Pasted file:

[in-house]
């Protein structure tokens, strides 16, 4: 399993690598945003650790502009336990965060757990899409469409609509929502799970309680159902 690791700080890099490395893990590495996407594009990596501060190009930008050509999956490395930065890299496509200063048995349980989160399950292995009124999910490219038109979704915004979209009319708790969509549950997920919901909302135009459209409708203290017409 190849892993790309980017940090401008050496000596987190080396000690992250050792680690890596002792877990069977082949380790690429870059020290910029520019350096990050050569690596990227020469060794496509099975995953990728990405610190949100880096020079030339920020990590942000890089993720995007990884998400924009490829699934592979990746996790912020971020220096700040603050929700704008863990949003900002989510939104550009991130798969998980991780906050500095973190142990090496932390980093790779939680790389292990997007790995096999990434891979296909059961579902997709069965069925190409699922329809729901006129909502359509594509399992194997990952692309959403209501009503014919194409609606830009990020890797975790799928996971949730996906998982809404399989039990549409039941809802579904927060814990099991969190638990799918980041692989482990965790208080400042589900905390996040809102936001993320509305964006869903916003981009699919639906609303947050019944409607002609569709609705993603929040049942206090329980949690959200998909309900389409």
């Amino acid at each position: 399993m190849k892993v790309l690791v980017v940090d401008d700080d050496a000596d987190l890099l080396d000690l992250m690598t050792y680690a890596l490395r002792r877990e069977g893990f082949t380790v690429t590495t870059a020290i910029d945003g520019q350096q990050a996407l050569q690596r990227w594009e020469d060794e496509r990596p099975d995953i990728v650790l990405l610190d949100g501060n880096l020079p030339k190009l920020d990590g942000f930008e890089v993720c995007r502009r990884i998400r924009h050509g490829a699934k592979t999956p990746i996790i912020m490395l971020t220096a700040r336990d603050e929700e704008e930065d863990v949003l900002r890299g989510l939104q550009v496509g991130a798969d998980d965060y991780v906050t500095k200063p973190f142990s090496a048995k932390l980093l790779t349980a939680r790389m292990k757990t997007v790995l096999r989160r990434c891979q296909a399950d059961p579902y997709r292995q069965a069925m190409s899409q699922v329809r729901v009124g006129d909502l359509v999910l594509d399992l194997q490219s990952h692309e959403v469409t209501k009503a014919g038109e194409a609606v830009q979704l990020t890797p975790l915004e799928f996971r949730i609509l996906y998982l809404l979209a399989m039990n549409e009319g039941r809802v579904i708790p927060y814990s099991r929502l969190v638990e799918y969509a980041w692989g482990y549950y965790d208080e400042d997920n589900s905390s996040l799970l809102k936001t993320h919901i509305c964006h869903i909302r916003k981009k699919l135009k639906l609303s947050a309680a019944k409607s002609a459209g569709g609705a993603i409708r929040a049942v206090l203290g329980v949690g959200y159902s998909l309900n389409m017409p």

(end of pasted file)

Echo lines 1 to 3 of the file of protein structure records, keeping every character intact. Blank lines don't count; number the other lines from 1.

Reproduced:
[in-house]
């Protein structure tokens, strides 16, 4: 399993690598945003650790502009336990965060757990899409469409609509929502799970309680159902 690791700080890099490395893990590495996407594009990596501060190009930008050509999956490395930065890299496509200063048995349980989160399950292995009124999910490219038109979704915004979209009319708790969509549950997920919901909302135009459209409708203290017409 190849892993790309980017940090401008050496000596987190080396000690992250050792680690890596002792877990069977082949380790690429870059020290910029520019350096990050050569690596990227020469060794496509099975995953990728990405610190949100880096020079030339920020990590942000890089993720995007990884998400924009490829699934592979990746996790912020971020220096700040603050929700704008863990949003900002989510939104550009991130798969998980991780906050500095973190142990090496932390980093790779939680790389292990997007790995096999990434891979296909059961579902997709069965069925190409699922329809729901006129909502359509594509399992194997990952692309959403209501009503014919194409609606830009990020890797975790799928996971949730996906998982809404399989039990549409039941809802579904927060814990099991969190638990799918980041692989482990965790208080400042589900905390996040809102936001993320509305964006869903916003981009699919639906609303947050019944409607002609569709609705993603929040049942206090329980949690959200998909309900389409």
């Amino acid at each position: 399993m190849k892993v790309l690791v980017v940090d401008d700080d050496a000596d987190l890099l080396d000690l992250m690598t050792y680690a890596l490395r002792r877990e069977g893990f082949t380790v690429t590495t870059a020290i910029d945003g520019q350096q990050a996407l050569q690596r990227w594009e020469d060794e496509r990596p099975d995953i990728v650790l990405l610190d949100g501060n880096l020079p030339k190009l920020d990590g942000f930008e890089v993720c995007r502009r990884i998400r924009h050509g490829a699934k592979t999956p990746i996790i912020m490395l971020t220096a700040r336990d603050e929700e704008e930065d863990v949003l900002r890299g989510l939104q550009v496509g991130a798969d998980d965060y991780v906050t500095k200063p973190f142990s090496a048995k932390l980093l790779t349980a939680r790389m292990k757990t997007v790995l096999r989160r990434c891979q296909a399950d059961p579902y997709r292995q069965a069925m190409s899409q699922v329809r729901v009124g006129d909502l359509v999910l594509d399992l194997q490219s990952h692309e959403v469409t209501k009503a014919g038109e194409a609606v830009q979704l990020t890797p975790l915004e799928f996971r949730i609509l996906y998982l809404l979209a399989m039990n549409e009319g039941r809802v579904i708790p927060y814990s099991r929502l969190v638990e799918y969509a980041w692989g482990y549950y965790d208080e400042d997920n589900s905390s996040l799970l809102k936001t993320h919901i509305c964006h869903i909302r916003k981009k699919l135009k639906l609303s947050a309680a019944k409607s002609a459209g569709g609705a993603i409708r929040a049942v206090l203290g329980v949690g959200y159902s998909l309900n389409m017409p």